But is does make my grading one step easier.

Tuesday, October 14, 2008

Our Rodent Friends

As to the goings on of our rodent friends: In August, all of our newly ripe grapes were on the vine one evening and gone the next morning. We believe a groundhog to be the culprit.

We left town on a Friday when this beaver dam was half built. It was complete by Sunday and completely gone a week and a half later.

We had a good chestnut crop this year which the squirrels seem to have taken advantage of, as there are nothing but spiked shells left for the humans.

The chipmunks have not learned to fear Mr. Splashy Pants, and she has not learned they exist, but someday she'll notice and stalk them, just as diligently as she hunts the bees in the gomphrena.

Wednesday, September 24, 2008

Growing like a whale

Well, Mister Splashy Pants isn't weighed in tons yet, but she has grown considerably since this photo was taken. She's just as cute but can jump much higher now.

Sunday, September 21, 2008

MBiL: Indie Boys are Erotic: I Know I'm the Lucky One

I've previously mentioned how I don't want this blog or this luck resolution to turn into a tacky recounting of how fortunate I am. I've also previously mentioned that my sibs-in-law are one of the truly luckiest encounters of my life (seriously, I could explain The Mister, the Mister's parents and my parents based on genetics or sound decision making. That my brother [MB, long story] and My Brother in Law [MBiL] could turn out to be adult friends and marry people I would want as friends [MSiLs are way cool*] is just lucky. And I think they would all like each other as well; among my favorite wedding photos it that of MSiL [Mister's side] talking to my niece [my side] in German in preparation for her big flower girl moment**).

So, disclaimers having been made, I declare: I am so lucky! MBiL made me a compilation CD of literal luck songs including tunes from as diverse of artists as The Moldy Peaches ("Indie boys are erotic/ makes my eyes bleed/ tight pants are exotic/ some loving is what I need"), Freedy Johnston ("I know I'm the lucky one."), Chuck Berry and Warren Zevon. Of course, the CD was tucked in a box of funky Japanese stuff (MBiL recently spent a month working in Japan) and the Mister assumed it was a CD of Japanese music for his birthday and just tonight mentioned that we should listen to this lucky CD that I didn't know existed. It's fabulous. More on lucky music later, but for now, thanks to MBiL. You and deine Frau are a great lucky "But wait, there's more" bonus of life with the Mister. Someday we'll even talk to you regularly.

*Nerdy ecologist aside: one of my students recently answered on a test that a characteristic of the Boreal Forest Biome is that it is "very cool"; ever since I have wanted to use the phrase "cool like the boreal forest".

**This is not the photo I was referring to, but it would have been taken at the same time. I'll claim that because MSiL is also a professor, I don't want to "out" her on the internet as a relation of mine, but it's really because I can't quickly find the correct photo.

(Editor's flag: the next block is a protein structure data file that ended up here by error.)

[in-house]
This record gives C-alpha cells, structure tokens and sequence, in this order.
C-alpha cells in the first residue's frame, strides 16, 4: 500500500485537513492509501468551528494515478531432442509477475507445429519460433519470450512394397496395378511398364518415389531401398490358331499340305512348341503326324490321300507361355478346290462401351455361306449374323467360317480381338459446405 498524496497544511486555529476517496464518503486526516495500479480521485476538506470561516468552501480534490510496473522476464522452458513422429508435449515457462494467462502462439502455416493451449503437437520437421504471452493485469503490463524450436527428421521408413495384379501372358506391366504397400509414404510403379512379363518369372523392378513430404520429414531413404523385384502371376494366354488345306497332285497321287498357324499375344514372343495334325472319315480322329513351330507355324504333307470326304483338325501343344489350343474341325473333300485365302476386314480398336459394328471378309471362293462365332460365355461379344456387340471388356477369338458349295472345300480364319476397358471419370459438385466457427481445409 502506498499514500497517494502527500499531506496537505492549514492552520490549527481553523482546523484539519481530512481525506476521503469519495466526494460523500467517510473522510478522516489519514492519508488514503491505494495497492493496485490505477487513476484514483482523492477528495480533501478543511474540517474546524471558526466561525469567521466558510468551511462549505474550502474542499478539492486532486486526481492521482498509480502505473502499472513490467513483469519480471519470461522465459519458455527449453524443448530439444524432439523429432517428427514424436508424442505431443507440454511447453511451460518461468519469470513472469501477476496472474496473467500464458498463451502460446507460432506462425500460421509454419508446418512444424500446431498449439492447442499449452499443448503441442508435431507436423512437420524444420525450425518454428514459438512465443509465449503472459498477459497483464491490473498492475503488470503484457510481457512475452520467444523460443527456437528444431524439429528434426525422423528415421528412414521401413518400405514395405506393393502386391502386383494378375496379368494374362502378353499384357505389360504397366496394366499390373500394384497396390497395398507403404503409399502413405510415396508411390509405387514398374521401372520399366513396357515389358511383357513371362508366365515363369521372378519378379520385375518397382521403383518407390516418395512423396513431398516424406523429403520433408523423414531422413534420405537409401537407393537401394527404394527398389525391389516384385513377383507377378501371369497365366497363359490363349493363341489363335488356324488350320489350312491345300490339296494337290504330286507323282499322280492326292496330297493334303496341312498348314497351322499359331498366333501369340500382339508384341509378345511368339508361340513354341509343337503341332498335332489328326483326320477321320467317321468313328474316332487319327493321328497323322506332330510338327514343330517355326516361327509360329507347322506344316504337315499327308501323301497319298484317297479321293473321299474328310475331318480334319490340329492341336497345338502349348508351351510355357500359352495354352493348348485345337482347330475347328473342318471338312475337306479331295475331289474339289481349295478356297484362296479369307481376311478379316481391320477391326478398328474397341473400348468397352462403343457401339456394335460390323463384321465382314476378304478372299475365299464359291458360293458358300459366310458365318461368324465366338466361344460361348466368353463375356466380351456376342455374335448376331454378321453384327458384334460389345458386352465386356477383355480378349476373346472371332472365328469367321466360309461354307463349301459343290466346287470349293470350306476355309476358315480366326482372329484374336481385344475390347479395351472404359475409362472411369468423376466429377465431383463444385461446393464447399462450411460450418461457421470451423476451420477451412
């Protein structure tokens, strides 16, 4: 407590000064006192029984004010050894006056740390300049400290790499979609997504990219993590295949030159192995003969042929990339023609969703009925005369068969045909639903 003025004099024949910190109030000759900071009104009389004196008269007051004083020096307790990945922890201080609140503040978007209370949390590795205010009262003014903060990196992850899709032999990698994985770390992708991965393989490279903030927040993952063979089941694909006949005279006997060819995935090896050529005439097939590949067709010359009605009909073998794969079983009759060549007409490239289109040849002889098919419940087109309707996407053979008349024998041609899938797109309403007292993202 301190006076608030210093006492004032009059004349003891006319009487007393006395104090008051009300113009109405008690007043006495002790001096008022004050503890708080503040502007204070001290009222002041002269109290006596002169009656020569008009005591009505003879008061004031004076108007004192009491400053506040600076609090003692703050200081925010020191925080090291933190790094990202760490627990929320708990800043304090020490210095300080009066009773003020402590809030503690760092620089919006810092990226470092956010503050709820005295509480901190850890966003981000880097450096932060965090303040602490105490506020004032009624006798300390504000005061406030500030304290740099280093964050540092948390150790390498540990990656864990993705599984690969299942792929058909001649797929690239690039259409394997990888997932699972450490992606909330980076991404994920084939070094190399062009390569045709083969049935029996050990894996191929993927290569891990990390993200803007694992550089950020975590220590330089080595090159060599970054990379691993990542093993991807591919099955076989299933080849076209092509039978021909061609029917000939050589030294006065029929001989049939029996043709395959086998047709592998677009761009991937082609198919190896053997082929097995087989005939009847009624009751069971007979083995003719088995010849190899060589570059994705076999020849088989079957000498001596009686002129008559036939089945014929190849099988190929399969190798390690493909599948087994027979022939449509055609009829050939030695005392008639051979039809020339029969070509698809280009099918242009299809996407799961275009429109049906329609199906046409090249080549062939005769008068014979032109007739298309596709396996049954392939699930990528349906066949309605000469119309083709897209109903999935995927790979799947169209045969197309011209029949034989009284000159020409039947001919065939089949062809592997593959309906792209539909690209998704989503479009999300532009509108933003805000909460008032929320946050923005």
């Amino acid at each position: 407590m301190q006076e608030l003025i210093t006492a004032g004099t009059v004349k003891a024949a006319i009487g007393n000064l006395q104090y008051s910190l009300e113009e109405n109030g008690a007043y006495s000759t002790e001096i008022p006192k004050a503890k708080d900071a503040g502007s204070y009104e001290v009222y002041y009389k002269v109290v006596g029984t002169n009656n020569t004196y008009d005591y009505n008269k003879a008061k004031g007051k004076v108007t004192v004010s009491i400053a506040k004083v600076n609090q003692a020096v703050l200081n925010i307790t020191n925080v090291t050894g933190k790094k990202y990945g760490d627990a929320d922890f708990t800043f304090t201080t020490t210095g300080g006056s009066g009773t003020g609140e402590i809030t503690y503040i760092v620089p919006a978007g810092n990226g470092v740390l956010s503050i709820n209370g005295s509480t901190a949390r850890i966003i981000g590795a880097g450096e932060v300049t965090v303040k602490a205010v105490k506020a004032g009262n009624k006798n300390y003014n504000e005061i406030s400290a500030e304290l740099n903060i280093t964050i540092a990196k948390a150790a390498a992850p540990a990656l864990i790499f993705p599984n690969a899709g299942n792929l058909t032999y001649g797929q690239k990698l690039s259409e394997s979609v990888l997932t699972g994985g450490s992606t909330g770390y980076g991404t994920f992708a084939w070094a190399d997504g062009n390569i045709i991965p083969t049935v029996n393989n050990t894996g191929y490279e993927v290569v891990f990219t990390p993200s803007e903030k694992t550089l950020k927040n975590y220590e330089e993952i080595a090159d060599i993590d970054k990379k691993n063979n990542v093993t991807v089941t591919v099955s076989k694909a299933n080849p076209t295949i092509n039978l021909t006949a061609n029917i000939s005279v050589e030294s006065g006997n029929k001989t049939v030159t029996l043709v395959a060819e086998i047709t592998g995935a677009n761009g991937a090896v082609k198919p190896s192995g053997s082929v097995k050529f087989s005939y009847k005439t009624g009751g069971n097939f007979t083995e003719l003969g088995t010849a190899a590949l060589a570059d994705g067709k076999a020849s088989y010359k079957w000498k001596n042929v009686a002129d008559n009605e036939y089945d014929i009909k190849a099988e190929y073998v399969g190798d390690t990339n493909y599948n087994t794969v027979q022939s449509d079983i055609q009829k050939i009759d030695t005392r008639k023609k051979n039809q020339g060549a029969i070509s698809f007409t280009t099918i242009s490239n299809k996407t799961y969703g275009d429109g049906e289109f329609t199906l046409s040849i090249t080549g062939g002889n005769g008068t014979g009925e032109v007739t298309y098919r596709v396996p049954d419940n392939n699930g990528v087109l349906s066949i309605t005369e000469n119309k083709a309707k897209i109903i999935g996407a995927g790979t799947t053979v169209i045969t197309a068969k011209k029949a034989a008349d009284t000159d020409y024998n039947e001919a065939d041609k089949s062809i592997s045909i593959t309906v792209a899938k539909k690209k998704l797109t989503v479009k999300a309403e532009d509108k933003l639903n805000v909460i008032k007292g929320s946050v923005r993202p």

Thursday, September 18, 2008

Lucky Professor's House

As mentioned in the previous post, sometimes you need a certain book, but frequently you don't know what book you need. Maybe it's just my heightened awareness, but this year I have felt particularly lucky about reading the right books at the right time.
Last weekend that meant walking into our book room and noticing Willa Cather's The Professor's House for the first time. It was lucky timing, because I was feeling gloomy about grading my first big batch of tests (I have 15 students who answered that there are 10 or fewer cells in a tiger!) and I encountered Professor St. Peter, who would "willingly have cut down his university work, would willingly have given his students chaff and sawdust-- many instructors had nothing else to give them and got on very well-- but his misfortune was that he loved youth-- he was weak to it, it kindled him. If there was one eager eye, one doubting, critical mind, one lively curiousity in a whole lecture room full of commonplace boys and girls, he was its servant."

Professor St. Peter was a necessary reminder that students have always been lackluster and university life has always been full of silly politics, but that's not why he was teaching in 1920 and not why I'm doing it now.

As for the book as a whole, I loved it. I don't know why. Plot-wise I can't decide if I think there's too much going on or not enough going on. I found Death Comes for the Archbishop altogether a much better book. Still, Willa Cather charmed me with her fantastic descriptions of the midwest and the southwest and college life, and I plan to read more of her.
Photo of the side door to this professor's house, taken in early July to be a contrast to the June flood photos.

Saturday, September 6, 2008

Reading Therapy

Anna Quindlen's One True Thing includes a fantastic scene in which a counselor prescribes Wuthering Heights to a teenage client*. The scene had very little to do with the rest of the book, which I have mostly forgotten, but I have always loved it because it suggests that someone else takes the therapeutic powers of reading seriously.

I thought of this recently when a dear friend in the midst of a necessary but ugly break-up called from Borders needing book suggestions. I was momentarily stumped, so suggested Cloud Atlas as interesting and demanding full attention, but wasn't satisfied because it doesn't have all of the escapist qualities I think a book to be read during a "no-win in the short term" life situation demands. I later suggested Birth of Venus, East, Inkheart and The Blue Sword. I wanted to suggest Twentieth Wife, and Trickster's Choice but could not in any way remember the titles.